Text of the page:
Business / Industries

Branding success with logos that tug at your heart

By Wu Yunhe (China Daily) Updated: 2015-09-22 09:43

Branding success with logos that tug at your heart

New staff in their graduation gowns play in front the Baidu Inc logo in Beijing to mark the start of their career at the Internet company. [Photo provided to China Daily]

Consumers might be familiar with Internet companies' logos, such as's metal dog,'s cat,'s donkey and's cow. While these animals on their own do make for adorable pets, I have often been flummoxed as to how firms chose them as mascots and their connection to the business.

As far as I know, this is not something that is common in Chinese culture as enterprises often opt for logos based on elements like stars, a red flag, lucky numbers and even Chinese characters with auspicious meanings. To cite an example, China FAW Group, the Changchun-based State-owned auto producer, has named its flagship sedan as "The Red Flag".

The Chinese practice, however, is in stark contrast to what is seen in the West, where using animals as a corporate logo or mascots is quite common, especially in the automobile industry. I have often looked on with admiration at the horse logos of Ferrari and Porsche, the ox in Lamborghini and the leopard in Jaguar. Obviously, with these animal images, the luxury car producers want to inform consumers about the speed and power of their products.

No wonder that the Chinese Internet companies are following suit. They have tried to keep abreast with the global trend as competition between Internet companies is often intense and brutal. Many online businesses want their names, logos and mascots to be eye-catching to consumers, so as to impress them the most. It appears that they are desperate to gain an upper hand in the market competition with their image.

Personally, I like's website which uses a bear's paw between Bai and baidu in Chinese characters. My daughter told me she uses to browse news, information that she needs, to buy film tickets, to make catering reservations and book hospital/doctor appointments. I often use my smartphone's Baidu map application while driving for navigational purposes. It seems to me that the company is something like a bear's paw that can reach every corner it wants, and of course it is also in the service industry.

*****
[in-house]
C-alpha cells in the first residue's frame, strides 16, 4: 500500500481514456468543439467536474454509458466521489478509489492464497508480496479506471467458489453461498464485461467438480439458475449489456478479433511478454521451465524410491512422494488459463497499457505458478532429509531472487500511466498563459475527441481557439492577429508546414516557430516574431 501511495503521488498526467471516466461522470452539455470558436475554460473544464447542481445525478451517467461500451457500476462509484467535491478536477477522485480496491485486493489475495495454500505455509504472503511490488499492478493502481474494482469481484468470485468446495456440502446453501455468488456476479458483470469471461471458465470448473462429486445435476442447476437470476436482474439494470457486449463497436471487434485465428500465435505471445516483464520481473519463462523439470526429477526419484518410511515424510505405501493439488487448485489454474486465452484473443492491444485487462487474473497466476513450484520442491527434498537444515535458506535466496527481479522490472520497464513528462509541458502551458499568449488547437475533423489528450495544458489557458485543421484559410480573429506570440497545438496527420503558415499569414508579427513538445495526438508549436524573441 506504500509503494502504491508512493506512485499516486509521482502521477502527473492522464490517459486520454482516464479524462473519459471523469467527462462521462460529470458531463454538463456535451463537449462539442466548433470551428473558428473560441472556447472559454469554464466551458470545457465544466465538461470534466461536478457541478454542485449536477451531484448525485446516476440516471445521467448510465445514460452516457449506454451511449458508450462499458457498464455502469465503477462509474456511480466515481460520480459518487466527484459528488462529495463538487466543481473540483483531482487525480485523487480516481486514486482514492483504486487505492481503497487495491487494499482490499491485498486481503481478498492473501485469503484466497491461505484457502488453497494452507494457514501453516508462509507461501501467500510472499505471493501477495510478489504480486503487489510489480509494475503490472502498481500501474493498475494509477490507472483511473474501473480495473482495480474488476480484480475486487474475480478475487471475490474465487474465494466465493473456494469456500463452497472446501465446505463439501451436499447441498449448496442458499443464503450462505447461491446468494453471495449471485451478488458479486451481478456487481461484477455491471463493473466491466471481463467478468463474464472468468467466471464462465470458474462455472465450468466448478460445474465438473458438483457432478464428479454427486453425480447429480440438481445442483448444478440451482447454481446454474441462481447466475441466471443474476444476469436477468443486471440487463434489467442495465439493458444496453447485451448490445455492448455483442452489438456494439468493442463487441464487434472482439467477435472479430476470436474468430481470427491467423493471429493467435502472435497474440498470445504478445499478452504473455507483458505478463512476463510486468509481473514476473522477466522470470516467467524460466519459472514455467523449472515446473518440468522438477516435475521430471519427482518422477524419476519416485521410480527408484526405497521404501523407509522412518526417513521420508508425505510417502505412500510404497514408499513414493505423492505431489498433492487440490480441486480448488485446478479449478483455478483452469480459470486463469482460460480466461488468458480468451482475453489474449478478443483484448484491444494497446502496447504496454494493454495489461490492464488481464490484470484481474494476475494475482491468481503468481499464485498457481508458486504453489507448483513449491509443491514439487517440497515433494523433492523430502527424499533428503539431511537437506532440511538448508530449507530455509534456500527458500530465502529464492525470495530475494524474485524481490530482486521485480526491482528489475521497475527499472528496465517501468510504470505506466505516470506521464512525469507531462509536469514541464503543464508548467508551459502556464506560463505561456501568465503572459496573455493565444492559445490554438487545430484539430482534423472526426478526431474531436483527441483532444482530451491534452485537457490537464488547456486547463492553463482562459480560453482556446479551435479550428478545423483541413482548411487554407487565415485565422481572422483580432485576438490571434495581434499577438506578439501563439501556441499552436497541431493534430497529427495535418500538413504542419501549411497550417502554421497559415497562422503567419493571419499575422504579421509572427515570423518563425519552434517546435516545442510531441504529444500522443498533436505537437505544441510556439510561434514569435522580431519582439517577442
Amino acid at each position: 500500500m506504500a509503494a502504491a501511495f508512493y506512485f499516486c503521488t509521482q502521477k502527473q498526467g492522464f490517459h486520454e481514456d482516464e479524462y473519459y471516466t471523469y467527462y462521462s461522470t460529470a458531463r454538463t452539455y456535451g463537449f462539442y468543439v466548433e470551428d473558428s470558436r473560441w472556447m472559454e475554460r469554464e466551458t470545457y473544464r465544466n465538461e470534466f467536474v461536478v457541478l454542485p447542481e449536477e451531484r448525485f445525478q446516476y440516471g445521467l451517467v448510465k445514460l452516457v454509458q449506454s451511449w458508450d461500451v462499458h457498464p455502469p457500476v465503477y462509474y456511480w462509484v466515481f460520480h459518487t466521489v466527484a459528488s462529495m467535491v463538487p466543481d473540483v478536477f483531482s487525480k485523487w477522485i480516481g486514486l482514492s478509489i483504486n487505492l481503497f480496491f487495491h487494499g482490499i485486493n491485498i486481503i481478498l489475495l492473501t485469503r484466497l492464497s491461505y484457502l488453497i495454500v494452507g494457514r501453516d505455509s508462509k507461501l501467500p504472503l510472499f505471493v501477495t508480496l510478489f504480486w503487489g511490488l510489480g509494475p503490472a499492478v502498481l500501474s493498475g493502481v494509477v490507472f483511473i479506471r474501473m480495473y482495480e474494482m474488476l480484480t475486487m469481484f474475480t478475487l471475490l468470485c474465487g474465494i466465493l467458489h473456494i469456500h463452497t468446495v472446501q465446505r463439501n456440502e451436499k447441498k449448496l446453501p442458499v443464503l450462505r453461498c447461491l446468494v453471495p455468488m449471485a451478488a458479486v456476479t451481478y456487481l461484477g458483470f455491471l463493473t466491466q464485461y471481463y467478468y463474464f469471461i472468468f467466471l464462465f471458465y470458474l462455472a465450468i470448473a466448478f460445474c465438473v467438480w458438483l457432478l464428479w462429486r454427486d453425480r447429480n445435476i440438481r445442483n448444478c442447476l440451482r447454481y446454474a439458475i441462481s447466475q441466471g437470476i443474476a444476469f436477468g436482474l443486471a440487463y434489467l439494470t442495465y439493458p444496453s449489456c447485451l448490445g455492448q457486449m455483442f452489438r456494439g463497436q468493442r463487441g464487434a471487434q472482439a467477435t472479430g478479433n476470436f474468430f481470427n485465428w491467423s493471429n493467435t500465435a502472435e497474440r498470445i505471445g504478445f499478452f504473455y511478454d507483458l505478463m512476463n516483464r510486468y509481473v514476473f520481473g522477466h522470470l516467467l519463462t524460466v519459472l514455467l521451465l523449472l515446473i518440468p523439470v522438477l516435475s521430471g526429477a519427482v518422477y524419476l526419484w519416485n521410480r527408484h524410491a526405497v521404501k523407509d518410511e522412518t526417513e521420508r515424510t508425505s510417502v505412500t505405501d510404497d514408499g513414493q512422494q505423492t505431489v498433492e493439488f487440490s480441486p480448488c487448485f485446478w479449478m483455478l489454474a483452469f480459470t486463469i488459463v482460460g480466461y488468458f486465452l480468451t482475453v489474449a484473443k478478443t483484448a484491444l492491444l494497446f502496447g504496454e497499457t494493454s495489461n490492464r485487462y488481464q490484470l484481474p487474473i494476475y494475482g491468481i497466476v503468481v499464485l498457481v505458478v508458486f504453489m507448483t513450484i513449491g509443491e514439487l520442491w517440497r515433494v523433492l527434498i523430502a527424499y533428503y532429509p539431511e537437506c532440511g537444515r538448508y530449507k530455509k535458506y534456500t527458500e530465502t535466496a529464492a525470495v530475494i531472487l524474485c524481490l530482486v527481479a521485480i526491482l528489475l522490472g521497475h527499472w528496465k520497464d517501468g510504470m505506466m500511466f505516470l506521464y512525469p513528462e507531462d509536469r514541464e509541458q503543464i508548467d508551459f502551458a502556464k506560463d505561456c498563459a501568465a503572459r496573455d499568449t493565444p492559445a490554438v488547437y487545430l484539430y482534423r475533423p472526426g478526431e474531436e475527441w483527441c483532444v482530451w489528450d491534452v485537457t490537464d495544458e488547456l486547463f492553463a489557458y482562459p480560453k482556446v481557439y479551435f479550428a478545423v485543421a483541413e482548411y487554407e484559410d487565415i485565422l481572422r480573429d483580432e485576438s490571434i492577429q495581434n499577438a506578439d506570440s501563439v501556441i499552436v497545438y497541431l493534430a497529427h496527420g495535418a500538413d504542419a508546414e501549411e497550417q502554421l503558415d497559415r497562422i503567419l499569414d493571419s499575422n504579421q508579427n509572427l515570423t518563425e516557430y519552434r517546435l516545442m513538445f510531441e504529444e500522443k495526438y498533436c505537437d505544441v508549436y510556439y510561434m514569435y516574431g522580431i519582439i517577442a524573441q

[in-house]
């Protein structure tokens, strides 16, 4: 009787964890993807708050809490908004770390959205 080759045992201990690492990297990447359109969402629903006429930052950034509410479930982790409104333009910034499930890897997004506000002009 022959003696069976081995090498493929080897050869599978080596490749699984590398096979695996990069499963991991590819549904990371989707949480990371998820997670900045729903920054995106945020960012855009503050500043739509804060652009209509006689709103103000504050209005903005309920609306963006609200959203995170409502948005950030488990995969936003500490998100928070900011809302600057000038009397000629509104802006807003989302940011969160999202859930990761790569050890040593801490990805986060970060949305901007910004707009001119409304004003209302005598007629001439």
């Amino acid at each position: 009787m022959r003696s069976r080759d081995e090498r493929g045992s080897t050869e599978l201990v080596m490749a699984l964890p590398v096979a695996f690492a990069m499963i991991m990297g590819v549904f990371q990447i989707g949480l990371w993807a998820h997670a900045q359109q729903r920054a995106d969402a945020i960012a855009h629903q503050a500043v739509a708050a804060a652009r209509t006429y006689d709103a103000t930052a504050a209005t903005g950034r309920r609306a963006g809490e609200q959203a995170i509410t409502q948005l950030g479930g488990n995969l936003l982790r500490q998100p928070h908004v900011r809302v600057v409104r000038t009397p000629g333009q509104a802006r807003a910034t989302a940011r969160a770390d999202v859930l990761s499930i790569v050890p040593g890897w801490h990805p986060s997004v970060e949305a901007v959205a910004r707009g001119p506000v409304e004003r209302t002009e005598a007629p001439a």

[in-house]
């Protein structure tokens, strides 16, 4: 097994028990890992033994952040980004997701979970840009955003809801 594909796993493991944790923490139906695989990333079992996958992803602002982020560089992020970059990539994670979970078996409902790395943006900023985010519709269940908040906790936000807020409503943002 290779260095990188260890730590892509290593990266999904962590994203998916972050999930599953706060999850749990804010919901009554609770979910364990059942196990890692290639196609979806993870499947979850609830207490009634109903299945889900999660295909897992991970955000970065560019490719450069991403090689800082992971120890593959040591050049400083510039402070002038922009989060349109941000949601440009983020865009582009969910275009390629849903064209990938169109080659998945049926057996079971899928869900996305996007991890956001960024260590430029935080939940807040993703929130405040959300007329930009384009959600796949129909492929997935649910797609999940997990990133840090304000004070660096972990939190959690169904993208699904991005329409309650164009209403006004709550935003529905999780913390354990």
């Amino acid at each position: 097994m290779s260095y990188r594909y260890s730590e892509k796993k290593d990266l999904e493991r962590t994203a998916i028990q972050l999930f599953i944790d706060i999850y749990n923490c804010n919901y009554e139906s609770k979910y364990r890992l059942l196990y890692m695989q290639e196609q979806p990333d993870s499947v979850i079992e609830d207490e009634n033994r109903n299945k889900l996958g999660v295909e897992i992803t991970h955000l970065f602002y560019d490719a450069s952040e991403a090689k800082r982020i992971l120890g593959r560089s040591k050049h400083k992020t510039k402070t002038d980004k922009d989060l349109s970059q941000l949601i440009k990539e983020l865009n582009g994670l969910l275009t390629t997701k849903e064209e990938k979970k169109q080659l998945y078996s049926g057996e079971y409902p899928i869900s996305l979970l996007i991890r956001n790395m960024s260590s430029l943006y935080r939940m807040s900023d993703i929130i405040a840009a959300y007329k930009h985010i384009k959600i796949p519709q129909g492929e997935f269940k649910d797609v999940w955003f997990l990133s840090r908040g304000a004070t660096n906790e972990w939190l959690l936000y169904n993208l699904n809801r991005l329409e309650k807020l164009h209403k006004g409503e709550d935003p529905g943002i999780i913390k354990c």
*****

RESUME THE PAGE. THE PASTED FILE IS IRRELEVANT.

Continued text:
I did not have much brainstorming to do to base my conclusion. My observations and my daughter's experiences can be easily combined to draw the conclusion that Chinese Internet companies which want their products or services to reach the designated end users also want to portray the image of their products or services as being always alive among consumers. In other words, they want consumers to regard their products, services and the company as adorable pets.

A recent report from Internet giant Tencent Holdings Ltd about China's Internet companies caught my eyes the other day. The report, quoting data from the Internet Society of China, said the country's top 100 online companies generated revenue of 573.5 billion yuan ($90.3 billion) in 2014, representing a year-on-year increase of 47 percent. Alibaba Group Holding Ltd, Tencent, Baidu Inc and Inc were the top four players, and it was no surprise that all of them used animal logos to represent their images.

The success of Chinese Internet companies like Alibaba, Tencent, Baidu and JD after using pet logos is a clear indication that such strategies work and are worthy of emulation. Hopefully, other companies in the service sector will take note and follow suit.

Be it pet mascots, or fruits or plants-they all have a green image among consumers, something that would translate automatically onto their products. One company that I would like to mention here is, of course, Apple Inc's apple image and its tremendous business success worldwide.

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